Stay abreast of COVID-19 information and developments here

Provided by the South African National Department of Health     

Factory vs foot-crushing:

which wine tastes best?

author image

SPW Contributors

Sanlam Private Wealth

The romantic picture of traditional winemaking – think barefoot peasants stomping grapes or sunburnt farmers sampling their own fruit in a verdant valley – is undoubtedly appealing, but how realistic is it in the modern era of mass wine production?

Razvan Macici, Head Winemaker at the Distell group, which owns brands such as Nederburg, Durbanville Hills, Fleur du Cap and JC le Roux, and Jean-Pierre Rossouw, Publisher of Platter’s By Diners Club South African Wine Guide, assess how useful wine technology can be in meeting the demands of discerning consumers.

And Macici should know. One of his charges, Nederburg, was named Winery of the Year in the 2017 edition of Platter’s, with four of its wines across the multi-tiered range earning five-star ratings – more than any other producer. It was also awarded the 2016 International Wine & Spirit Competition Trophy for the best cabernet sauvignon in the world.

What exactly does technology mean in winemaking?


There’s no single way of making wine, but there are certain steps that differentiate traditional from modern methods. Very obviously, think tractor versus horse, stainless steel tank versus oak vat and barrel, electrical wine pump versus manual plunger, the use of a filtration unit versus time, feet versus a crusher, or vertical basket press versus pneumatic press. And as technology becomes more sophisticated, the options for winemaking seem endless.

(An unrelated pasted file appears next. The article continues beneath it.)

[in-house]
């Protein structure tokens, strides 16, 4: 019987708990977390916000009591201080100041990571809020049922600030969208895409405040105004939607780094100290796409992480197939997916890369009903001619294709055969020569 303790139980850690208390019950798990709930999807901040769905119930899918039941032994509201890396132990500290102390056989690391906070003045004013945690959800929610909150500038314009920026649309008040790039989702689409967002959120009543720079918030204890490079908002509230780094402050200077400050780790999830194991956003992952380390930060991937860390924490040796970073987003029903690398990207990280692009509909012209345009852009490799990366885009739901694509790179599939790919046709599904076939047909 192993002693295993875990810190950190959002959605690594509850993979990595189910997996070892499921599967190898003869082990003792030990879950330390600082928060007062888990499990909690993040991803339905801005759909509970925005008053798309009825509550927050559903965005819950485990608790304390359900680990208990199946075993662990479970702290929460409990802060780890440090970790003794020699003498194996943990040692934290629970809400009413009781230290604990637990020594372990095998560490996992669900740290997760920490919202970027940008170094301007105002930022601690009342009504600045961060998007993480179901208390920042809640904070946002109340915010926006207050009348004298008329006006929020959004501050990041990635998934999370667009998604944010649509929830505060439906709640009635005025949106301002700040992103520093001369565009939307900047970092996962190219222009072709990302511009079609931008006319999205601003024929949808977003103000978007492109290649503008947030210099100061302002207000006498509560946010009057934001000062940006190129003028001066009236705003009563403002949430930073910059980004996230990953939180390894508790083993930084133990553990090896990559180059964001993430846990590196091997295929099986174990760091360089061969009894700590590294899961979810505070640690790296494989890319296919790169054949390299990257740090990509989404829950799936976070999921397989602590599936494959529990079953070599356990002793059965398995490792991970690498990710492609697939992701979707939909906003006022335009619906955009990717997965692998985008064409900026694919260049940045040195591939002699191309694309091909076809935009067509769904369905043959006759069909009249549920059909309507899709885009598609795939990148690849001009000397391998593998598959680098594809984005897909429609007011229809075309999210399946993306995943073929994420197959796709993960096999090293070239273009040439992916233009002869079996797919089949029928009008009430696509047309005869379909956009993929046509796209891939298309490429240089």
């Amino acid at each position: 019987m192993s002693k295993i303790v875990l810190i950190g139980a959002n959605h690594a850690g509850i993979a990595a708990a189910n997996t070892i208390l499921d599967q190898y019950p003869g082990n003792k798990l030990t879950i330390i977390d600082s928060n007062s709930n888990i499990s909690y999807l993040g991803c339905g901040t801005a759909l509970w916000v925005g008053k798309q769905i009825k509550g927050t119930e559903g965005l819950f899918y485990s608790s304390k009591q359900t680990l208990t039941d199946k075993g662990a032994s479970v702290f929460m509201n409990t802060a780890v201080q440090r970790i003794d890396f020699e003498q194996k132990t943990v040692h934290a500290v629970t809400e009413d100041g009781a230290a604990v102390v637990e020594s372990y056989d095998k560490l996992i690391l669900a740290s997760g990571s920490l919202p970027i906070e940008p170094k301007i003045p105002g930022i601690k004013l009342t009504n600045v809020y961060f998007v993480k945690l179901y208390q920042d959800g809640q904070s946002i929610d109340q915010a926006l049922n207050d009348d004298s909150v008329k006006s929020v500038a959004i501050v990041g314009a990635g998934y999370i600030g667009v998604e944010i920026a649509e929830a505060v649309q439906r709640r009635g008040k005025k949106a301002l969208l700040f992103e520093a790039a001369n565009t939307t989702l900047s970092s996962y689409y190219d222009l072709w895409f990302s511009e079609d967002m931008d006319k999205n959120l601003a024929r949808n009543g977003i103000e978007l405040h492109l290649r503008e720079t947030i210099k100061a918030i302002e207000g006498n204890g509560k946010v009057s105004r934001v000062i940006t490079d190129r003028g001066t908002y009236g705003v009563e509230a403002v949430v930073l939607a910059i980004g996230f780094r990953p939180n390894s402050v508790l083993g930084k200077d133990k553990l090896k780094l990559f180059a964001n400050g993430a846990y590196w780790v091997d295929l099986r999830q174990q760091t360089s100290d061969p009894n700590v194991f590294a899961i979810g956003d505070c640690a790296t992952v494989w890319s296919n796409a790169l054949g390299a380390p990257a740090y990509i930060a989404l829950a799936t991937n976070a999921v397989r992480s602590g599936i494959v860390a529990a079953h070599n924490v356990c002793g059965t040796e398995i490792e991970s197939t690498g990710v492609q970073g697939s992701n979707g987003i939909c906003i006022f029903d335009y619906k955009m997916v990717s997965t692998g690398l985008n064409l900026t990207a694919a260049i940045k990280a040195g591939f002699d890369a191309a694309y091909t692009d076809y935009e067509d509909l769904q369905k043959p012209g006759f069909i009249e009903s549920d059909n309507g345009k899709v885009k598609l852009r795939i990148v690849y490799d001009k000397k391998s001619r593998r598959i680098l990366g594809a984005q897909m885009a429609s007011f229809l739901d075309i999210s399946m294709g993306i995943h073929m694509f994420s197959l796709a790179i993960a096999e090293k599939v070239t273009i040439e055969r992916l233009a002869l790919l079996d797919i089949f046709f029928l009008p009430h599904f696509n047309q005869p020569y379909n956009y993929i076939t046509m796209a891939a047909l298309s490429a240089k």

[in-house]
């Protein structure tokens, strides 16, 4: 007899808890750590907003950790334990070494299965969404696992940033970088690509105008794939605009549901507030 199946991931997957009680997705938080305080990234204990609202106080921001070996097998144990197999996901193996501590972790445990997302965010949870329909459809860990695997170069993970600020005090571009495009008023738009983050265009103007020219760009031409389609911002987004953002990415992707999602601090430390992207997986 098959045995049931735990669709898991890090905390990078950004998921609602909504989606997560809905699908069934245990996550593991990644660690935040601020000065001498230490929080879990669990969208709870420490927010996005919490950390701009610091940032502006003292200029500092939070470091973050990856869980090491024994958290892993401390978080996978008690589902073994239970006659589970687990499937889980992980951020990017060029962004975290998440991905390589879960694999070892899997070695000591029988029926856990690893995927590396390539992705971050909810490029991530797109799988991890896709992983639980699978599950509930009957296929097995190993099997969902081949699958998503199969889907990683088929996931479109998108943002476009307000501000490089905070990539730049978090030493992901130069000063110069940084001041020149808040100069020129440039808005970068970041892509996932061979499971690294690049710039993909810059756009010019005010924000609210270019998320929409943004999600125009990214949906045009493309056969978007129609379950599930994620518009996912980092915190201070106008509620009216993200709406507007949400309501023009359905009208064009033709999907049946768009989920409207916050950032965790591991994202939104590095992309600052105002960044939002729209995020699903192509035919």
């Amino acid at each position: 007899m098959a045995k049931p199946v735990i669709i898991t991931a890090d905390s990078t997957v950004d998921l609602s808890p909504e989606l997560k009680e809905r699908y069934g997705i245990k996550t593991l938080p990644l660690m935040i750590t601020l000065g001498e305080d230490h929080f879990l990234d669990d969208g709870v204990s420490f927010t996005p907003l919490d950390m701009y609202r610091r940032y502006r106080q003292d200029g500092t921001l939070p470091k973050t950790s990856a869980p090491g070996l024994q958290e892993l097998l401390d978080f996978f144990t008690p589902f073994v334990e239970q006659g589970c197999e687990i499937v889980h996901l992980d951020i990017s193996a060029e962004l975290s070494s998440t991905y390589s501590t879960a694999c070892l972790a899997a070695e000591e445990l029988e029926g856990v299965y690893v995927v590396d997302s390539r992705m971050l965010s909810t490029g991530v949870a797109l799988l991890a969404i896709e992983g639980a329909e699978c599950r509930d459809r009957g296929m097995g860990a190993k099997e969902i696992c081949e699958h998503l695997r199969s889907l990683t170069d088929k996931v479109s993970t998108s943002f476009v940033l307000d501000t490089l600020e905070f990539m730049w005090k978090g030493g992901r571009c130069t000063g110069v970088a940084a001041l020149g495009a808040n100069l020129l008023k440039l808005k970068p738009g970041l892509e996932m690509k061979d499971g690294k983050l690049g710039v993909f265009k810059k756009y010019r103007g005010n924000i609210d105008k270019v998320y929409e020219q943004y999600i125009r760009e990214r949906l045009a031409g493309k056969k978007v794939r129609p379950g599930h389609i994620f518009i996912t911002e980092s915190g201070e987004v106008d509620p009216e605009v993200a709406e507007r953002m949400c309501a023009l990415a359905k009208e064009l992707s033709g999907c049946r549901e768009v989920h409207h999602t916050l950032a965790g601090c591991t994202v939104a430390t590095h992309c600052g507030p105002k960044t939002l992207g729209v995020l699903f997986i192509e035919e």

The absence of absolute control over the grape-growing process has always been part of the charm of the ancient art of winemaking. But new technology is giving growers the ability to monitor and measure their vines like never before.

Innovations include:

  • Rain sensors in vineyards to conserve water
  • Genetic cloning technology to capture the perfect grape DNA
  • Unmanned robots in vineyards to provide precise reports on vines and grape clusters
  • A chemical solution to banish rotten corks
  • The VitiCanopy app, offering winemakers a quick reading on vine growth to aid in decisions affecting the balance between leaf and fruit growth
  • Mega Purple concentrated syrup to help winemakers with ‘colour correction’


The bottom line is that it’s getting harder than ever before to buy a bad bottle of wine.
As with any technology though, it’s about getting the balance right and using it wisely, says Macici, who acknowledges that good and bad wines can be made with or without technology or a winning terroir.

But in the end, most wines, traditionally made or not, are sealed into a glass bottle, the use of which became standard in the 19th century. And well, it all goes down the same way.

What is it?

Nederburg II Centuries Cabernet Sauvignon is a classically styled, handmade, limited-edition wine that is an expression of a top growing site in Paarl. The grapes used for it are selected from individual vines, yielding small berries with concentrated dark berry fruit.

The fruit is then further sorted at the cellar and after vinification, spends 28 months in new, first-fill 500-litre French oak barrels. The resultant wine is rich but refreshing, beautifully balanced and with ripe, supple tannins.

The II Centuries Cabernet Sauvignon 2012 scored 92 points in Christian Eedes’ 2016 The Prescient Cabernet Sauvignon Report, a double gold medal at the 2016 Six Nations Wine Challenge, and 90 points in the 2016 Tim Atkin South Africa Report.

Thank you for your email, we'll get back to you shortly